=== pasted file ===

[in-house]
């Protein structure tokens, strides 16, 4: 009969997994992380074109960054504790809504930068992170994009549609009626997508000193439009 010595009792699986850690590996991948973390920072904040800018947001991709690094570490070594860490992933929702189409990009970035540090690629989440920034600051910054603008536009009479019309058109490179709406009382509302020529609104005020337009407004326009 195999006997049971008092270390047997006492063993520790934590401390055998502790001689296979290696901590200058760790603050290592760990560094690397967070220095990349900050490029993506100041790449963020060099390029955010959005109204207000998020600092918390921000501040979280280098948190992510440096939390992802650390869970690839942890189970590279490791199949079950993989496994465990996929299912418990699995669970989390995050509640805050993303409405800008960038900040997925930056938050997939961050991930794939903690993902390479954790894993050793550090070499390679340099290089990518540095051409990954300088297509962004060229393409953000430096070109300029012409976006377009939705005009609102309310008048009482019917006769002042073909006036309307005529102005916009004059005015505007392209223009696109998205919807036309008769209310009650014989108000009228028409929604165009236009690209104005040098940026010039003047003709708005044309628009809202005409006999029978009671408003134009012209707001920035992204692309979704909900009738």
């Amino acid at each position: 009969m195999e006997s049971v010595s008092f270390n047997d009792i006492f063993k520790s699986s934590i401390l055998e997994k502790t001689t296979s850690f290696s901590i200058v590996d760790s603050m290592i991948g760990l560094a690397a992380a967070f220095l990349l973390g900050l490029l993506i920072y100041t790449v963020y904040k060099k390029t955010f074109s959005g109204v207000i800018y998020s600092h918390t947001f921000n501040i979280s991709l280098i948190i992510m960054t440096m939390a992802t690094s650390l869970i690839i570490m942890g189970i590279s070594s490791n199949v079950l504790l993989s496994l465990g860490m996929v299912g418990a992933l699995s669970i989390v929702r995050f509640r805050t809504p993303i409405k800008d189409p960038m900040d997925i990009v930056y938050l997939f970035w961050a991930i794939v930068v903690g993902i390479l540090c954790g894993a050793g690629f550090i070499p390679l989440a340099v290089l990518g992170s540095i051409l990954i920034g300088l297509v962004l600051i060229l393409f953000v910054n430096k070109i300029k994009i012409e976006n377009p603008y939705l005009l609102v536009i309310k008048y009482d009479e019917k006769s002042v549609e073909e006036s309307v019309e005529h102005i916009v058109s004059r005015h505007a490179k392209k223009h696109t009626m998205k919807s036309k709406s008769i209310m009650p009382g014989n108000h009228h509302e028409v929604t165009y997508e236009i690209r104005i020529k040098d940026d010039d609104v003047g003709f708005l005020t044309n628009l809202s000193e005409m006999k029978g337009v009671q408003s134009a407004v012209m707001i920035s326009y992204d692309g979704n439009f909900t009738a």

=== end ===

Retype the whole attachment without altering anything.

[in-house]
């Protein structure tokens, strides 16, 4: 009969997994992380074109960054504790809504930068992170994009549609009626997508000193439009 010595009792699986850690590996991948973390920072904040800018947001991709690094570490070594860490992933929702189409990009970035540090690629989440920034600051910054603008536009009479019309058109490179709406009382509302020529609104005020337009407004326009 195999006997049971008092270390047997006492063993520790934590401390055998502790001689296979290696901590200058760790603050290592760990560094690397967070220095990349900050490029993506100041790449963020060099390029955010959005109204207000998020600092918390921000501040979280280098948190992510440096939390992802650390869970690839942890189970590279490791199949079950993989496994465990996929299912418990699995669970989390995050509640805050993303409405800008960038900040997925930056938050997939961050991930794939903690993902390479954790894993050793550090070499390679340099290089990518540095051409990954300088297509962004060229393409953000430096070109300029012409976006377009939705005009609102309310008048009482019917006769002042073909006036309307005529102005916009004059005015505007392209223009696109998205919807036309008769209310009650014989108000009228028409929604165009236009690209104005040098940026010039003047003709708005044309628009809202005409006999029978009671408003134009012209707001920035992204692309979704909900009738």
């Amino acid at each position: 009969m195999e006997s049971v010595s008092f270390n047997d009792i006492f063993k520790s699986s934590i401390l055998e997994k502790t001689t296979s850690f290696s901590i200058v590996d760790s603050m290592i991948g760990l560094a690397a992380a967070f220095l990349l973390g900050l490029l993506i920072y100041t790449v963020y904040k060099k390029t955010f074109s959005g109204v207000i800018y998020s600092h918390t947001f921000n501040i979280s991709l280098i948190i992510m960054t440096m939390a992802t690094s650390l869970i690839i570490m942890g189970i590279s070594s490791n199949v079950l504790l993989s496994l465990g860490m996929v299912g418990a992933l699995s669970i989390v929702r995050f509640r805050t809504p993303i409405k800008d189409p960038m900040d997925i990009v930056y938050l997939f970035w961050a991930i794939v930068v903690g993902i390479l540090c954790g894993a050793g690629f550090i070499p390679l989440a340099v290089l990518g992170s540095i051409l990954i920034g300088l297509v962004l600051i060229l393409f953000v910054n430096k070109i300029k994009i012409e976006n377009p603008y939705l005009l609102v536009i309310k008048y009482d009479e019917k006769s002042v549609e073909e006036s309307v019309e005529h102005i916009v058109s004059r005015h505007a490179k392209k223009h696109t009626m998205k919807s036309k709406s008769i209310m009650p009382g014989n108000h009228h509302e028409v929604t165009y997508e236009i690209r104005i020529k040098d940026d010039d609104v003047g003709f708005l005020t044309n628009l809202s000193e005409m006999k029978g337009v009671q408003s134009a407004v012209m707001i920035s326009y992204d692309g979704n439009f909900t009738a």